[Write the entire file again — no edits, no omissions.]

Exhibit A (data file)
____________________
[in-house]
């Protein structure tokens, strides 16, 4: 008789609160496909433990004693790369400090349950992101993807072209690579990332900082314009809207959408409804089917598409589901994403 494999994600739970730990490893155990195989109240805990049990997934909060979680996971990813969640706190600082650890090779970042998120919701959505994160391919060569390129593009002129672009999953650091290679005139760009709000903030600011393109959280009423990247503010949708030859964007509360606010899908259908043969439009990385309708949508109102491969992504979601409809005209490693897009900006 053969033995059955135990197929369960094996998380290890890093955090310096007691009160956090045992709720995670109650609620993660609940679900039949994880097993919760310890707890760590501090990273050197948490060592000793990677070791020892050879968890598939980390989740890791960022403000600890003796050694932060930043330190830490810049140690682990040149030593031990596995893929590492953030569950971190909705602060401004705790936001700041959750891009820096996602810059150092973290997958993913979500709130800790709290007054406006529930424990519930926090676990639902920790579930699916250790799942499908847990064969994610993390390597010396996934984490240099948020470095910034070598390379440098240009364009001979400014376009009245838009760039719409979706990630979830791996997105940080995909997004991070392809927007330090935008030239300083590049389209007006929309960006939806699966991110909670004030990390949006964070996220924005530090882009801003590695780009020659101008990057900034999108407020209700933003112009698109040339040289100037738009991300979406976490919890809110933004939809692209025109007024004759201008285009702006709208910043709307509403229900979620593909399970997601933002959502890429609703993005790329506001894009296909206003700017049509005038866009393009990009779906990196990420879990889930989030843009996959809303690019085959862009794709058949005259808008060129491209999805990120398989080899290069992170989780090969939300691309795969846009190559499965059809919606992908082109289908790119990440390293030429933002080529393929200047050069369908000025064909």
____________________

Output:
[in-house]
């Protein structure tokens, strides 16, 4: 008789609160496909433990004693790369400090349950992101993807072209690579990332900082314009809207959408409804089917598409589901994403 494999994600739970730990490893155990195989109240805990049990997934909060979680996971990813969640706190600082650890090779970042998120919701959505994160391919060569390129593009002129672009999953650091290679005139760009709000903030600011393109959280009423990247503010949708030859964007509360606010899908259908043969439009990385309708949508109102491969992504979601409809005209490693897009900006 053969033995059955135990197929369960094996998380290890890093955090310096007691009160956090045992709720995670109650609620993660609940679900039949994880097993919760310890707890760590501090990273050197948490060592000793990677070791020892050879968890598939980390989740890791960022403000600890003796050694932060930043330190830490810049140690682990040149030593031990596995893929590492953030569950971190909705602060401004705790936001700041959750891009820096996602810059150092973290997958993913979500709130800790709290007054406006529930424990519930926090676990639902920790579930699916250790799942499908847990064969994610993390390597010396996934984490240099948020470095910034070598390379440098240009364009001979400014376009009245838009760039719409979706990630979830791996997105940080995909997004991070392809927007330090935008030239300083590049389209007006929309960006939806699966991110909670004030990390949006964070996220924005530090882009801003590695780009020659101008990057900034999108407020209700933003112009698109040339040289100037738009991300979406976490919890809110933004939809692209025109007024004759201008285009702006709208910043709307509403229900979620593909399970997601933002959502890429609703993005790329506001894009296909206003700017049509005038866009393009990009779906990196990420879990889930989030843009996959809303690019085959862009794709058949005259808008060129491209999805990120398989080899290069992170989780090969939300691309795969846009190559499965059809919606992908082109289908790119990440390293030429933002080529393929200047050069369908000025064909």